South African citrus growers "seriously duped" by EU restrictions, says Eosta -

South African citrus growers "seriously duped" by EU restrictions, says Eosta

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South African citrus growers

A leading European supplier of organic fruits and vegetables has strongly criticized the communitity's approach to South African citrus imports, claiming it 'smells like a protectionist measure'.

Eosta director Volkert Engelsman

Eosta director Volkert Engelsman

Netherlands-based Eosta said EU-bound South African citrus exports had been stopped for three years in a row under the threat of bans, each time around the start of the European citrus season.

"Citrus exports from South America, with substantially more black spot [CBS] interceptions in smaller trade volumes, were not stopped," the company said.

"According to scientists the spread of black spot in Europe via infected fruits is impossible."

Black spot is a fungal disease in citrus fruit that can occur around the world in subtropical climates, Eosta said.

"The fungus causes small black lesions on fruits which makes the product difficult to sell, although the damage is purely cosmetic and the eating quality of fruit is not affected. There is no health hazard either."

The group added that trees did not die from the disease, as is the case with some other citrus diseases like Citrus Sudden Death (CSD) that has killed millions of citrus trees in Brazil.

"The black spot issue nevertheless has a major economic impact," Eosta said.

"Citrus growers in South Africa in particular have been seriously duped by the situation. In November 2013 the first stop on citrus exports from certain parts of South Africa was initiated under threat of a ban by the European Food Safety Authority.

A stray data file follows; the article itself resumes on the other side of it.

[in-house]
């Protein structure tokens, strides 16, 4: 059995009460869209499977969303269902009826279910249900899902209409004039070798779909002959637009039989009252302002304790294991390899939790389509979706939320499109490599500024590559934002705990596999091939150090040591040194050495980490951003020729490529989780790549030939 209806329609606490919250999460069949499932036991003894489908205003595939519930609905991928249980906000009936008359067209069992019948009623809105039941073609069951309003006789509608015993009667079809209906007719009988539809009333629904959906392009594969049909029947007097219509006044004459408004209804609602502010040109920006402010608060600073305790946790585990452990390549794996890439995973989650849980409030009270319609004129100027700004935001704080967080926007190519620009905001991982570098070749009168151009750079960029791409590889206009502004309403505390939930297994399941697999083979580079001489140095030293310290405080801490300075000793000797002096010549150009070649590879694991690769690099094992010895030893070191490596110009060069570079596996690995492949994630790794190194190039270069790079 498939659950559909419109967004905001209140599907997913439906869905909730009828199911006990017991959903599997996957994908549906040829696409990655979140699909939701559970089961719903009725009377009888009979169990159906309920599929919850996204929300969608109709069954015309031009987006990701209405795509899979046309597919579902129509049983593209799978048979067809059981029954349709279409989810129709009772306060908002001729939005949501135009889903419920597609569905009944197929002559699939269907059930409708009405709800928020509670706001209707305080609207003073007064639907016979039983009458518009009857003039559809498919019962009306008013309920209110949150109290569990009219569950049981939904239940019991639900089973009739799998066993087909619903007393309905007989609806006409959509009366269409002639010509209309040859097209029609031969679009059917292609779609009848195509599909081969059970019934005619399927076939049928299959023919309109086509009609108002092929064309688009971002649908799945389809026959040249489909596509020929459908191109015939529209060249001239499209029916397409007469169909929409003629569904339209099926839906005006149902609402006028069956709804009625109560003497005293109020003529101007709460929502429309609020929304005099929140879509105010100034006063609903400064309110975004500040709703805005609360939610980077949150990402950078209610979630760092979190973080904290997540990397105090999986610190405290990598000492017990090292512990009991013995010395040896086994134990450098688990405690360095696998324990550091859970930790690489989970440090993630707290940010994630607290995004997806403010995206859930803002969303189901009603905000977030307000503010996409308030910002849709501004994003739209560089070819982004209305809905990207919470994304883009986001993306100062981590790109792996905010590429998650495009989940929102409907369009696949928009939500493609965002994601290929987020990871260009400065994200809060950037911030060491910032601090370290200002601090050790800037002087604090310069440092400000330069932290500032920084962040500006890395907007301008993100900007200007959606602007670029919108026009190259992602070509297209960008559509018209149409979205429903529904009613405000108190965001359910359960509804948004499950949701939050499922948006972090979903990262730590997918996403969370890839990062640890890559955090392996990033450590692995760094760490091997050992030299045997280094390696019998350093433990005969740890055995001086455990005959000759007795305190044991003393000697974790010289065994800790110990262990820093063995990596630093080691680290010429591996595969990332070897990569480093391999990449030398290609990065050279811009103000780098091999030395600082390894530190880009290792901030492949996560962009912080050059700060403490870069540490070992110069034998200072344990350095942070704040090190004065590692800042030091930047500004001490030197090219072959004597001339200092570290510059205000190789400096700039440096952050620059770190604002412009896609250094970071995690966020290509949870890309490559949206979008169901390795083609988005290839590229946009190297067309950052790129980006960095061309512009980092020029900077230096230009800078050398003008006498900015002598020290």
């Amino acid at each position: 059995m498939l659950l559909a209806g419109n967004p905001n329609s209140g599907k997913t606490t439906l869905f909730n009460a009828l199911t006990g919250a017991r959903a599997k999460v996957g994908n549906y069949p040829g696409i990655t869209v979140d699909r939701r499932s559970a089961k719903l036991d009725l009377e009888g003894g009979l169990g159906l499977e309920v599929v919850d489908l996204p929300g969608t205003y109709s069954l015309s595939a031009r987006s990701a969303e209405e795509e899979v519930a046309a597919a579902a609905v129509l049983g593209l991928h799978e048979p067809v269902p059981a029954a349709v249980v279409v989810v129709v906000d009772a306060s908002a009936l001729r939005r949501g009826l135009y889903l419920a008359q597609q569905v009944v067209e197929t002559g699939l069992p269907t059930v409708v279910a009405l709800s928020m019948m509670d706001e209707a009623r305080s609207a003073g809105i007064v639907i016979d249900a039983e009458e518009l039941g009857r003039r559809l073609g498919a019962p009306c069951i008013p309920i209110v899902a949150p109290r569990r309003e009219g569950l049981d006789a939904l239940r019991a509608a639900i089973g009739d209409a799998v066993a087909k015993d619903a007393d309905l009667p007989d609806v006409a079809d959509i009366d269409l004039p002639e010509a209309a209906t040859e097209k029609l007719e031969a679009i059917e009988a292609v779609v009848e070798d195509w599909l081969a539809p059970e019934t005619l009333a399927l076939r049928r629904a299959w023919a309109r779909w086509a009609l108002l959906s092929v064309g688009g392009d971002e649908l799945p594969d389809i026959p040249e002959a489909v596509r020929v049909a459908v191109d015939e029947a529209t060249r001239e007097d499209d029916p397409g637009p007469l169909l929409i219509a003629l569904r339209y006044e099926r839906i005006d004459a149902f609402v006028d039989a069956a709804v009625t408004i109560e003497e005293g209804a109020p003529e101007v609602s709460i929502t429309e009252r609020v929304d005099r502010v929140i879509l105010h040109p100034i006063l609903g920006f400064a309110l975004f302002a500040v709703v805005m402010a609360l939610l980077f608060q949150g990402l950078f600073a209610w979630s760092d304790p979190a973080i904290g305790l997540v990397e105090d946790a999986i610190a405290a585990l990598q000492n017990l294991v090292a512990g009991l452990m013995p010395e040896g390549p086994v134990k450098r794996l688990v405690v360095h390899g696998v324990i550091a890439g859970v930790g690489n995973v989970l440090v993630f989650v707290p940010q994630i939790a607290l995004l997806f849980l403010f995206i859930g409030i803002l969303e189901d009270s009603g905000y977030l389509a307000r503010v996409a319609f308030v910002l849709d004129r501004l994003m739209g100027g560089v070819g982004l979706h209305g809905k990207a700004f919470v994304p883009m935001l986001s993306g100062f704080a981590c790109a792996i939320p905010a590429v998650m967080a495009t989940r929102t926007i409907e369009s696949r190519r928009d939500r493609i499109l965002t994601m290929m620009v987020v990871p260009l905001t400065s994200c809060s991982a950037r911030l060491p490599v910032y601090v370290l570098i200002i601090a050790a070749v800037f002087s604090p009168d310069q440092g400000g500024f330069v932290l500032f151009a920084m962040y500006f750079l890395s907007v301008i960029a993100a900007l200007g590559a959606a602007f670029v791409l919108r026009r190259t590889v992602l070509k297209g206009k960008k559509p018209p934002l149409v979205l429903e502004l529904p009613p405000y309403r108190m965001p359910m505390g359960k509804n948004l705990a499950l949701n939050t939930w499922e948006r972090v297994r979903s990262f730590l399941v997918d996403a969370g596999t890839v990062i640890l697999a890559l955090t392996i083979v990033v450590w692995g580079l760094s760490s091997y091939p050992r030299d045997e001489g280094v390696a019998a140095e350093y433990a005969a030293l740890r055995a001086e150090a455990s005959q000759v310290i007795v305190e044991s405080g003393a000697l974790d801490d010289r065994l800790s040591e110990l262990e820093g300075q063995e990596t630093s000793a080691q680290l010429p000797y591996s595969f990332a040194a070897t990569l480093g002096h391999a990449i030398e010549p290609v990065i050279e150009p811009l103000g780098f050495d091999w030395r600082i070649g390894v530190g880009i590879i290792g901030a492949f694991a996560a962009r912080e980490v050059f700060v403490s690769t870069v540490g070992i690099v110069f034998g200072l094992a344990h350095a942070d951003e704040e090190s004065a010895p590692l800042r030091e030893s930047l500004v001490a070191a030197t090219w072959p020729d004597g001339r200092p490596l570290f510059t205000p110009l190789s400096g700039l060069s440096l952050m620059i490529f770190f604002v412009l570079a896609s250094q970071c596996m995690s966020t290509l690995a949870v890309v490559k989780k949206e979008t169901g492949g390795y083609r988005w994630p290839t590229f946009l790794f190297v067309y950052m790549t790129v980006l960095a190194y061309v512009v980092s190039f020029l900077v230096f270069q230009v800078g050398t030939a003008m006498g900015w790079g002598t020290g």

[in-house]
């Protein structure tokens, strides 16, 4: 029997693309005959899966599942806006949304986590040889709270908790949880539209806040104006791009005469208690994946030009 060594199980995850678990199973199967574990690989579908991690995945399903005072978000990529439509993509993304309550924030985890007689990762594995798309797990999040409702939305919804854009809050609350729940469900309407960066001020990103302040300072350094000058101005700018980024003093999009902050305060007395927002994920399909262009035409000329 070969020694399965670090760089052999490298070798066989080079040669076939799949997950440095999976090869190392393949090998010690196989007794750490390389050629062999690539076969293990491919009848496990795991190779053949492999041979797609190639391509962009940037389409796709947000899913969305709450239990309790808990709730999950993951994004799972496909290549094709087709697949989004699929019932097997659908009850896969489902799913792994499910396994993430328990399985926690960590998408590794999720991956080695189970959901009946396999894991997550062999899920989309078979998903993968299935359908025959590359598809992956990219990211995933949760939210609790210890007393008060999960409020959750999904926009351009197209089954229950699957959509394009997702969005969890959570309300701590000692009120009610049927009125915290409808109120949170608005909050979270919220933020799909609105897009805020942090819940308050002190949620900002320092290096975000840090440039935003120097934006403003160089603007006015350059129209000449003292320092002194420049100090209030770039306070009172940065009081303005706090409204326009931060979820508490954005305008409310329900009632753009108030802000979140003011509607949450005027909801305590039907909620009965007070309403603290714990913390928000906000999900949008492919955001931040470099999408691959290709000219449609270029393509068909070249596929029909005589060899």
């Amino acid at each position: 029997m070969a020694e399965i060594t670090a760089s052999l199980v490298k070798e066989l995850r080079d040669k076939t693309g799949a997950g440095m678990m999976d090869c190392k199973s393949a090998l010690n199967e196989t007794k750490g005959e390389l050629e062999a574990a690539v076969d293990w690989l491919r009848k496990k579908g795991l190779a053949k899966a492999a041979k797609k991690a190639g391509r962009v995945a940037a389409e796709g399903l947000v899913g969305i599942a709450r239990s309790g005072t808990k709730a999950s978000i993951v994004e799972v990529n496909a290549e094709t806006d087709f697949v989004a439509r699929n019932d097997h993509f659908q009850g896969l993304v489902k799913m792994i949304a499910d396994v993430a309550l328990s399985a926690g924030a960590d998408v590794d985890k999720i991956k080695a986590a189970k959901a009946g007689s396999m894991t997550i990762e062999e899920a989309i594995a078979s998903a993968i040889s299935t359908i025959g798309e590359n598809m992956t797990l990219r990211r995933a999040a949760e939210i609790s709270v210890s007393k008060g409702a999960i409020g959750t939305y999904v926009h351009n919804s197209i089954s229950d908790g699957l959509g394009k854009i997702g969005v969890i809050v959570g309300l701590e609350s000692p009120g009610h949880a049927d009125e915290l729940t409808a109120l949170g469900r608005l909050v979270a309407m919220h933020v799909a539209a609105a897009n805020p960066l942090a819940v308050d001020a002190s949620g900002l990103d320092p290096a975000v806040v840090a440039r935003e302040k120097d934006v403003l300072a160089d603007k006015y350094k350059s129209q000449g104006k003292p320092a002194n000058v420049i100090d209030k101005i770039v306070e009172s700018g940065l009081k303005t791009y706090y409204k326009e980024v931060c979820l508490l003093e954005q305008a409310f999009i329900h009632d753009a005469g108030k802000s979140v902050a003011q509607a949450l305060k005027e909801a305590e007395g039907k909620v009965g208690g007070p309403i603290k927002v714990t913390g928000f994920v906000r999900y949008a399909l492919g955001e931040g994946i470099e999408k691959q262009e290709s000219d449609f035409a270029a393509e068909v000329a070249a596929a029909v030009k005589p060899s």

"This pattern was repeated in subsequent years. In 2014 and 2015, South African citrus growers stopped exporting in September after 'hits' were found in a minimal number of export lots."

The company also said in the meantime, the price tag of the risk management system had expanded to 'ridiculous levels', all at the expense of growers.

"Strangely enough, imports from South America were not banned, although black spot interceptions occurred twice as often as on South African fruit," the group said.

"According to EU Europhyt reports, from March to September 2015, twenty-six interceptions occurred in shipments from Argentina and Uruguay, while only twelve interceptions occurred in shipments from South Africa."

Sanitary measure or disguised trade barrier?

Eosta director Volkert Engelsman, who founded the company in 1990 and imports organic fruit from both regions, claims the ban is "disputable from a scientific point of view."

"The disease cycle of the fungus is of such a nature that the disease cannot spread to trees from the lesions contained on mature fruit," he said.

"Furthermore an international expert panel of scientists pointed out in 2013 that there is no risk of transmission to European climates.

"The fungus simply does not occur in areas with a Mediterranean climate."

He added that the Western Cape province in South Africa has a Mediterranean climate and has been growing lemons for 80 years, and the Eastern Cape is an area where black spot occurs and has also been growing lemons for th same amount of time.

"There is no restriction on citrus movements between these two areas. Yet black spot has not managed to establish itself in the Western Cape, not in eighty years time," he said.

"South Africa and Spain are the largest citrus producers in the world. Seeing that only imports from South Africa are affected, one wonders if this is really a sanitary measure, or a disguised trade barrier.

"It looks a lot like the EU wanting to protect southern European citrus growers. At the same time one wonders why citrus from Argentina has not been stopped in spite of higher hit rates on smaller quantities."


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